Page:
US WEEKLY
Harry Connick Jr. Plays Hard for a Living
April 2, 2001
MARIA RICAPITO


235Q-025-012
Connick at the Steinway & Sons piano factory in Astoria, New York, March 1.

Harry Connick Jr. may be the only New Orleans native to emerge from Mardi Gras exhausted ‑ from over­work. He founded the Krewe of Orpheus in 1993, a club of local celebrants that now numbers 1,400. In the weeks before Fat Tuesday, he drops whatever he's doing to plan and perform in the group's parade and grand ball, the Orpheuscapade. "We do it every year, so I kind of have to go back and be a part of it," he says. "It's a fun thing to do, but it's work. We were there about eight days, and it's just nonstop stuff to do."

Connick has been working on many fronts. He has been composing and arranging songs -26 or so, a couple of albums' worth ‑ for a Broadway show, Thou Shalt Not (based on the 1867 Emile Zola novel Thérese Raquin), which opens in New York in October. He just recorded an original theme song for the A&E mystery series Nero Wolfe, starring Timothy Hutton. He recently wrapped a Mafia comedy Life Without Dick, with Sarah Jessica Parker and Claudia Schiffer. And he's in talks to work on John Grisham's baseball movie, Mickey.

For his role as Joe Cable, the romantic lead of the World War II musical South Pacific, airing March 26 on ABC, he read Richard B. Frank's book Guadalcanal and studied John Kerr's line readings in the 1958 movie version of the show. "When I first saw Harry walk on the set in his marines uniform, I got a lump in my throat," says Glenn Close, who plays nurse Nellie Forbush. "He was so instantly perfect as Joe Cable. I was blown away."

But then, Connick admits that the re­search was necessary. Like many other TV­-bred thirtysomethings, he had never even seen South Pacific before being tapped by Close to play the heroic lieutenant. "I was embarrassed because a lot of people think I'm like this historian of music of this era," he says.

Connick, 33, is best known as the retro‑inspired musician who plays piano and crooned romantic standards on his 12 albums, like the Grammy‑winning 1989 soundtrack for When Harry Met Sally ... and his 1999 collection of jazz songs, Come by Me. Along the way, he has made almost as many movies, starring in Jodie Foster's 1991 directorial film debut, Little Man Tate, and the 1998 Sandra Bullock romantic hit Hope Floats. "I did my first record when I was 19; I did my first movie when I was 20," he says. "So I've done both about the same amount of time."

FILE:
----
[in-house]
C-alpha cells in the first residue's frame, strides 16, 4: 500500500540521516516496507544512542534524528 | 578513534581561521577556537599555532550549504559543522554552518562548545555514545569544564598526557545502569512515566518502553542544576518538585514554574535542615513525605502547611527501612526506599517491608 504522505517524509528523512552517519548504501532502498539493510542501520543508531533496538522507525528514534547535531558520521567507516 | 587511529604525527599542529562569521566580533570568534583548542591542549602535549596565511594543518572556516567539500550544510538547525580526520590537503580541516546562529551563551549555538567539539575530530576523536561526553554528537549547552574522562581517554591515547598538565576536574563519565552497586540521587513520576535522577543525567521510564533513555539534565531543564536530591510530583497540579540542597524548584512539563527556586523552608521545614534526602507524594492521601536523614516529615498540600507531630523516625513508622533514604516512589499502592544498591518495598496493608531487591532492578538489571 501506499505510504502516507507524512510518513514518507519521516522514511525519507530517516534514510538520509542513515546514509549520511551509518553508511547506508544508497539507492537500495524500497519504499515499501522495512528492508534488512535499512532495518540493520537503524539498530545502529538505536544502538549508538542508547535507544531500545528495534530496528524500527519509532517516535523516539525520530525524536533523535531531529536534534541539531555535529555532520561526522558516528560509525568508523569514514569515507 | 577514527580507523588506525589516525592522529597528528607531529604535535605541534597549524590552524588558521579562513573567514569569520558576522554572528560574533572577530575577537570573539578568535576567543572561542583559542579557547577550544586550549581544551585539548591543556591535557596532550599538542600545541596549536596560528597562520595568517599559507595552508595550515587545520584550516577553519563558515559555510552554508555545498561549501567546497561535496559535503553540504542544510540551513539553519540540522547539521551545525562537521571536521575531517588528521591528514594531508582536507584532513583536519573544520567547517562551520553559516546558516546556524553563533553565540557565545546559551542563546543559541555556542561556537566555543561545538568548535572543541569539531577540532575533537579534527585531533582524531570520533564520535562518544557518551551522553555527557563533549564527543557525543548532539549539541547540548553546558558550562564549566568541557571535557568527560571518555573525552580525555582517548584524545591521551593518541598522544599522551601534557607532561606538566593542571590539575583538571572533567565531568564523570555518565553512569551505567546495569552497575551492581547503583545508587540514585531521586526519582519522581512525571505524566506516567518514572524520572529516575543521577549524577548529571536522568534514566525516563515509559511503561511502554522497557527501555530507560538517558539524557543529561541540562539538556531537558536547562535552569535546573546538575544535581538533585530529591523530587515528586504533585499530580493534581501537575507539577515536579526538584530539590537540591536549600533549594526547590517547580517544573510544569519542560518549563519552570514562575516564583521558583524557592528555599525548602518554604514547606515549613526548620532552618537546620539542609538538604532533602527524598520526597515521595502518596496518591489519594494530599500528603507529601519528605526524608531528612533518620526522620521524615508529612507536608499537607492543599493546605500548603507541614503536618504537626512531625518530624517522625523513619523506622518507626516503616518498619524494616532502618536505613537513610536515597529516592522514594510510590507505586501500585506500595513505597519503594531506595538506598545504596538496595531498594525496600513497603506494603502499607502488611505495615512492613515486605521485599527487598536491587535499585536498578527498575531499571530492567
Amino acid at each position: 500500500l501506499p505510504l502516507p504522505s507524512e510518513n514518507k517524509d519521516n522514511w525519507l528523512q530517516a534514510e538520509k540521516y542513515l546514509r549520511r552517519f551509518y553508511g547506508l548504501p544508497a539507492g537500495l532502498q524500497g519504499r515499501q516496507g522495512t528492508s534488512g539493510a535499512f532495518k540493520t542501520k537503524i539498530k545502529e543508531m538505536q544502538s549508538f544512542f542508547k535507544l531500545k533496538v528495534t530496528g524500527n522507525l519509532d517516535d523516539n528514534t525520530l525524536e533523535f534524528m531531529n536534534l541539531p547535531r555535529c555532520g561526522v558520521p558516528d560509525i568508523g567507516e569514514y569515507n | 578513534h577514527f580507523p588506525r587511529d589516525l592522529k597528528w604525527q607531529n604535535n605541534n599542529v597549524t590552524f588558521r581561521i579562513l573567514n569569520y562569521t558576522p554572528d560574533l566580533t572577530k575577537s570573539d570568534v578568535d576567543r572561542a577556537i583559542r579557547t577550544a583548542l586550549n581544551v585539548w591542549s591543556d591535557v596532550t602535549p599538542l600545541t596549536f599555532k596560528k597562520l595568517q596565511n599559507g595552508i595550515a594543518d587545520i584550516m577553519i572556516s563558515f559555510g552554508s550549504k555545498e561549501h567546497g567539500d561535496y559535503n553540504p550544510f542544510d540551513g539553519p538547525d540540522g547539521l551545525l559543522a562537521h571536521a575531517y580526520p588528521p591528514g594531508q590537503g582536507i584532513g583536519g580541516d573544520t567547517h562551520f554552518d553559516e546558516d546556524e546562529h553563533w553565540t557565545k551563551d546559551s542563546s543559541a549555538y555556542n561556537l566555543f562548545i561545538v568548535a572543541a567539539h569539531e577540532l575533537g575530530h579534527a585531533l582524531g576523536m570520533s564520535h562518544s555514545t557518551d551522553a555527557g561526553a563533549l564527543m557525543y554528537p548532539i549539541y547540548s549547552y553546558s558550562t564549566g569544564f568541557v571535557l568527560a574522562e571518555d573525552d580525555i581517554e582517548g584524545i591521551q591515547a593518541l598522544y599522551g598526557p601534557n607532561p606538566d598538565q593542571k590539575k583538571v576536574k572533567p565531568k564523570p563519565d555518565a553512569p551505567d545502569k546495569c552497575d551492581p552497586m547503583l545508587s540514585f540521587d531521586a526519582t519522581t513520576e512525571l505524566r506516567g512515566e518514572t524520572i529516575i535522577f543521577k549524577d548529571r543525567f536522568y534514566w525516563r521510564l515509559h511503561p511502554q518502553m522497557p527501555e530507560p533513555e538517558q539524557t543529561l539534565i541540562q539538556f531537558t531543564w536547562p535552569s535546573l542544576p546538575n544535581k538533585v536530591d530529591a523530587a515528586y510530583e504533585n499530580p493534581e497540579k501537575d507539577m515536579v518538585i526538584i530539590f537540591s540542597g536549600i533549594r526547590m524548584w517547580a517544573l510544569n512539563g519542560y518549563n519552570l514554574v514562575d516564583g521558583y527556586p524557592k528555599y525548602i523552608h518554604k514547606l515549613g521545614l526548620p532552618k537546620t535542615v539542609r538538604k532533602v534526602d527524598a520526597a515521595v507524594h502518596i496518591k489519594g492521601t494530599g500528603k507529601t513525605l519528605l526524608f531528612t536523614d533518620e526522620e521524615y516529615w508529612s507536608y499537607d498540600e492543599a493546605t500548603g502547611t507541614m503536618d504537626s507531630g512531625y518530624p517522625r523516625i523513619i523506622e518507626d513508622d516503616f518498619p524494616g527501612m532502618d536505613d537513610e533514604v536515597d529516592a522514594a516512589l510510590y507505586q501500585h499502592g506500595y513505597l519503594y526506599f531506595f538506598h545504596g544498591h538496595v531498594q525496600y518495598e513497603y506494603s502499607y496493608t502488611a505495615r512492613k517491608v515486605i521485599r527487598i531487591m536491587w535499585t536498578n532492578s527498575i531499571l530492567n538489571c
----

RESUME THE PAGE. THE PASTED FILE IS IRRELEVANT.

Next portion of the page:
Born and raised in New Orleans, Connick began playing piano at age 3. When he was 5, he performed "The Star‑Spangled Banner" at the inauguration of his father, Harry Connick Sr., as district attorney, a position he still holds. (His mother, Anita Connick, who was a judge, died of ovarian cancer, when Harry junior was 13.) The budding musician, who has an older sister, Suzanna, haunted the bandstands of the French Quarter as a child. "During the day, there'd be music playing, and I was just really fortunate that I had that to go check out," he says. "My parents played a lot of music around our house, like Louis Armstrong. I used to imitate him, and my parents saw that I wanted to, had a need and a desire to perform."

Connick's father took him to local dives and asked the musicians if he could sit in. "I would go up there and play and sing, and over the weeks and months and years that passed, I would become familiar to them," says Con­nick "I'd come in, and they'd go 'Oh, Little Harry' or 'Harry junior,' and I would come up and play with them. By the time I was 14, 1 started working. I started to actually play for money" As a teen, he studied piano at the New Orleans Center for the Creative Arts with Ellis Marsalis, the father of Branford and Wynton. After graduating Xavier High School in 1985, Connick moved to New York and enrolled in, then promptly dropped out of, Hunter College and the Manhattan School of Music. The next year, he signed a recording contract with Columbia, and his first solo album, Harry Connick Jr., was released in 1987.

Today, he lives with his wife of seven years, Jill Goodacre, a former Victoria's Secret model, just outside of New York with their two children, Georgia, 4, and Sara, 3. In his spare time, he likes to paint and sculpt. His mother‑in‑law, Glenna Goodacre, is a noted sculptor; her work includes the Women's Memorial at the Vietnam wall, the new Sacagawea $1 coin and an Irish-potato‑famine memorial in Philadelphia). "When I first started picking it up, I thought I was this budding artist," Connick says, "and Jill would come over and make these suggestions. Now I listen because I know she grew up in the house with that." Jill herself is, he says, "a great photographer" and has directed a few of Connick's videos, one of which was nominated for a 1994 Cable Ace Award.

The Connicks are feeling pretty content these days. Harry has achieved a measure of fame that allows them to bring up their girls comfortably but also mostly privately. Recently, in a Popeyes fried chicken joint in New Orleans, a woman came up to Connick and said "You're that actor guy." He admitted that he probably was. He smiles broadly as he tells the story. "So she goes, 'You're Cuba Downey Jr.!' Can you imagine? 'I loved you in Jerry McBeal, in When Jerry Met Sally, . . ' I got a good laugh around the dinner table that night."

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